Jisha-bugyō (寺社奉行) was a "commissioner" or an "overseer" of the Tokugawa shogunate in Edo period Japan. Appointments to this prominent office were always fudai daimyō, the lowest-ranking of the shogunate offices to be so restricted.[1] Conventional interpretations have construed these Japanese titles as "commissioner" or "overseer."

This bakufu title identifies an official with responsibility for supervision of shrines and temples.[2] This was considered a high-ranking office, in status ranked only slightly below that of wakadoshiyori but above all other bugyō.[1]

List of jisha-bugyō

This is a dynamic list and may never be able to satisfy particular standards for completeness. You can help by expanding it with reliably sourced entries.

See also


  1. 1 2 Beasley, William G. (1955). Select Documents on Japanese Foreign Policy, 1853-1868, p. 323.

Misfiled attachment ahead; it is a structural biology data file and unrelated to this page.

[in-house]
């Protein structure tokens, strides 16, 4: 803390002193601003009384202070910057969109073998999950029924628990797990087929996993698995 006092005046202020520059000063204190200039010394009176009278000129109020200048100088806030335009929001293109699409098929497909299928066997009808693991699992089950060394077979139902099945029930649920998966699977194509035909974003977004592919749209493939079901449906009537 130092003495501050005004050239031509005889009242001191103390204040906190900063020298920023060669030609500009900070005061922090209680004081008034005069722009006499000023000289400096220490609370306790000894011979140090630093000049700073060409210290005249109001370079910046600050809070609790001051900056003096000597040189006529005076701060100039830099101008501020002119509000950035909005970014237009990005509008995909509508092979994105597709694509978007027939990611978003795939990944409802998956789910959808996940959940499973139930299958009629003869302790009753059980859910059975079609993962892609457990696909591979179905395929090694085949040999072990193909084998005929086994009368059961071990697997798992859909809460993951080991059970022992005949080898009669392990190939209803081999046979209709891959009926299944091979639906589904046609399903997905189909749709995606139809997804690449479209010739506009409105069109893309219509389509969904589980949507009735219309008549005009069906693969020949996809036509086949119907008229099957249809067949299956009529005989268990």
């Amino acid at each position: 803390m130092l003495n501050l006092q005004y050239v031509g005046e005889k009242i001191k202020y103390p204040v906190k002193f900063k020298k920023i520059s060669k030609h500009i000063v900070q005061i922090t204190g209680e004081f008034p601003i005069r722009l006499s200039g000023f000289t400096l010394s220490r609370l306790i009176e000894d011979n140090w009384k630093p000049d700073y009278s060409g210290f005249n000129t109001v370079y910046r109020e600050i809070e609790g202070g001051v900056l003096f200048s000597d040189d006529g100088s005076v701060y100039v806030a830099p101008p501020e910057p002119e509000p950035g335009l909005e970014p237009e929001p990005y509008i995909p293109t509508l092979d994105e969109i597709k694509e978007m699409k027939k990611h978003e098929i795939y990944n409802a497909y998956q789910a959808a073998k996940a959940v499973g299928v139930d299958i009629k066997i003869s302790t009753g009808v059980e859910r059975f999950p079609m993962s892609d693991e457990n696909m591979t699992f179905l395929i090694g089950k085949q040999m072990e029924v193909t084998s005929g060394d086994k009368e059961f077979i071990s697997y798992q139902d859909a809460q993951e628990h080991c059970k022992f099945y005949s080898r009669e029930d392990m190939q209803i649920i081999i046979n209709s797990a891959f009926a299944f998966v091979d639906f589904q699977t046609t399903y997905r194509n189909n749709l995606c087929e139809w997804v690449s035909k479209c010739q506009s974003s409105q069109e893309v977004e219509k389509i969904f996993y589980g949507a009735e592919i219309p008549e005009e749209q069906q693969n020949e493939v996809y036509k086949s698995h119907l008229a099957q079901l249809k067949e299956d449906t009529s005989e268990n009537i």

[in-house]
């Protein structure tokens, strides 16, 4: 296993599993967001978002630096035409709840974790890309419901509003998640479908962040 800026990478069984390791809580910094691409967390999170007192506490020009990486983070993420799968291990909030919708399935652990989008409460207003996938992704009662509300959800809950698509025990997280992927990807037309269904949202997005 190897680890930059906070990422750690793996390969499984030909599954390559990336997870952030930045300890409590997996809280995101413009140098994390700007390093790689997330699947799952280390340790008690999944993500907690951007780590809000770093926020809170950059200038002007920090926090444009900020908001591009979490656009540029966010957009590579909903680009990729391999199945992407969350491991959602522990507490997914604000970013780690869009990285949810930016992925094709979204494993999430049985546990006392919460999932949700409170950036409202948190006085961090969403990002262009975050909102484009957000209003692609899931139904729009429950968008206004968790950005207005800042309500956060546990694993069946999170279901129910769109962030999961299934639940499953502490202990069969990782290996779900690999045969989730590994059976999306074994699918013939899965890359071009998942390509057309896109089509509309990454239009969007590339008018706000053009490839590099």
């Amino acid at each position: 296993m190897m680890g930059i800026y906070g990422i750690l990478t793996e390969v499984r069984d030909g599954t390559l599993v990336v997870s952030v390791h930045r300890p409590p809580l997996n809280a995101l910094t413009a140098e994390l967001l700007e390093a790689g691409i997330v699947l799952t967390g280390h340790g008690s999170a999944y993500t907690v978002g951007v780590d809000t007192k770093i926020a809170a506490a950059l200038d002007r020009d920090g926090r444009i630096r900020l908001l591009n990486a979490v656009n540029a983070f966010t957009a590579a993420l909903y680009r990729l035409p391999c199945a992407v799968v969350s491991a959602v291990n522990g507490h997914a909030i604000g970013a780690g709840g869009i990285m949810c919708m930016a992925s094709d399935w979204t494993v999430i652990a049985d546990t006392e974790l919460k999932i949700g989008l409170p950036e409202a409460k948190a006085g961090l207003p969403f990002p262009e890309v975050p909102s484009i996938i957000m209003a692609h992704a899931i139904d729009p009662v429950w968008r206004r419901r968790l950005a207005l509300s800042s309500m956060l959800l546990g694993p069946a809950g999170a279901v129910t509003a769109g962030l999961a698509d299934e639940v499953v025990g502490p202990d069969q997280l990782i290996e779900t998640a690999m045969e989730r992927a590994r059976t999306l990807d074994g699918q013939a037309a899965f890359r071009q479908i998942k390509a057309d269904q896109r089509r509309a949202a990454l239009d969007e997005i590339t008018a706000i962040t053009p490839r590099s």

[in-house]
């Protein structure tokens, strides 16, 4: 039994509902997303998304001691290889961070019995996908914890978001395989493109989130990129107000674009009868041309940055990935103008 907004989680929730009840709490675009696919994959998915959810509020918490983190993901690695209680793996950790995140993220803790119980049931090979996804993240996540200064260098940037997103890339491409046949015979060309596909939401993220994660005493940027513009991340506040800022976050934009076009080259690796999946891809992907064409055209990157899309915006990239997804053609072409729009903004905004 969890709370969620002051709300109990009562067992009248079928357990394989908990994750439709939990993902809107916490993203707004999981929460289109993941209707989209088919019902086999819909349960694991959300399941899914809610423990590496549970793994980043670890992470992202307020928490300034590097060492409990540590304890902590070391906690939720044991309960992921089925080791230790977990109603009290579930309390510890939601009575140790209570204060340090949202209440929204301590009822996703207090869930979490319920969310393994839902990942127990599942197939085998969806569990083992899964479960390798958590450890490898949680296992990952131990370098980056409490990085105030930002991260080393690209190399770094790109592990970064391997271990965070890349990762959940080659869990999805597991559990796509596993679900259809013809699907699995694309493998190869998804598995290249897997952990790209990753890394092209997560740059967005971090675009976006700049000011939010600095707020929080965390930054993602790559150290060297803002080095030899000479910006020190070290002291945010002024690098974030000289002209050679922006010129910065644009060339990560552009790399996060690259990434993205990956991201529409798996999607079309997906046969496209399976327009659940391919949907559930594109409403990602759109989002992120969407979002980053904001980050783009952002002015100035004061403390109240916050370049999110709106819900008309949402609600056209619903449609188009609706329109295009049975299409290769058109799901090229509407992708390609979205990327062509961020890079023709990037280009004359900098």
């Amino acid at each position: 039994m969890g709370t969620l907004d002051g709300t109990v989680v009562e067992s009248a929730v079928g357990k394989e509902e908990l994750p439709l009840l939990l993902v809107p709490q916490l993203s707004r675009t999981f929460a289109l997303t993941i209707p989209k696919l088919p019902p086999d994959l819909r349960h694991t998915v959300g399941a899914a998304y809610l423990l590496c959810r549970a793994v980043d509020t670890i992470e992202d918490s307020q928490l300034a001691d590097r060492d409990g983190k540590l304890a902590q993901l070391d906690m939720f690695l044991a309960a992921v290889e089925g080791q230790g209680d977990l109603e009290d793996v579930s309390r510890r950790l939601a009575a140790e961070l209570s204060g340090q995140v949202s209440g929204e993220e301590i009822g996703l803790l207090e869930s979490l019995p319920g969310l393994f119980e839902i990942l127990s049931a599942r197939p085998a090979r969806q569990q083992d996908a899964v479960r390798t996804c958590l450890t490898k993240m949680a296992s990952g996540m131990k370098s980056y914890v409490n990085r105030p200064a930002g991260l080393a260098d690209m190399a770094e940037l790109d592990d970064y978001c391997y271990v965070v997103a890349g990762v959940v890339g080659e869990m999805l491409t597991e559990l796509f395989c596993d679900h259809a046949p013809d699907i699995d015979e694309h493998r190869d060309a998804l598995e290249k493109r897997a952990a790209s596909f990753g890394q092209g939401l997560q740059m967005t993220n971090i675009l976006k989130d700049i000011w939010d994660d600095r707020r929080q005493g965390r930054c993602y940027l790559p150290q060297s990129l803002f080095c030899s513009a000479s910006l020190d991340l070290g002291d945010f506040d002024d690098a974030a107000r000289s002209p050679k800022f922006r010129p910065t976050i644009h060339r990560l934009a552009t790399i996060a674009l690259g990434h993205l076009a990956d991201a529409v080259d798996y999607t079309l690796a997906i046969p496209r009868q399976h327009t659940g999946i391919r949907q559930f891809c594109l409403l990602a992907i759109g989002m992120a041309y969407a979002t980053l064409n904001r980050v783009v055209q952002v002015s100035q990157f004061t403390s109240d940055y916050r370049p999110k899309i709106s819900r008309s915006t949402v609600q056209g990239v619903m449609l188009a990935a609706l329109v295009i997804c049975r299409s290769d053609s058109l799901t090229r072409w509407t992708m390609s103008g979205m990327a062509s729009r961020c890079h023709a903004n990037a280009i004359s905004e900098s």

2. Nussbaum, Louis-Frédéric. (2005). "Jisha-bugyō" in Japan Encyclopedia, p. 425., p. 425, at Google Books
  3. Manabu Ōishi, ed., Ōoka Tadasuke, Yoshikawa Kōbunkan, referred to in Nihon no Rekishi 11, Hiroyuki Inagaki, Kyoto University of Foreign Studies
  4. Beasley, p. 335.
  5. Beaseley, p. 338.
  6. 1 2 3 Beasley, p. 336.
  7. Beasley, p. 331.
  8. 1 2 Beasley, p. 333.
  9. Beasley, p. 332.
  10. Beasley, p. 337.
  11. Dunning, Eric et al. (2003). Sport: Critical Concepts in Sociology, p. 189.


This article is issued from Wikipedia - version of the 10/25/2016. The text is available under the Creative Commons Attribution/Share Alike but additional terms may apply for the media files.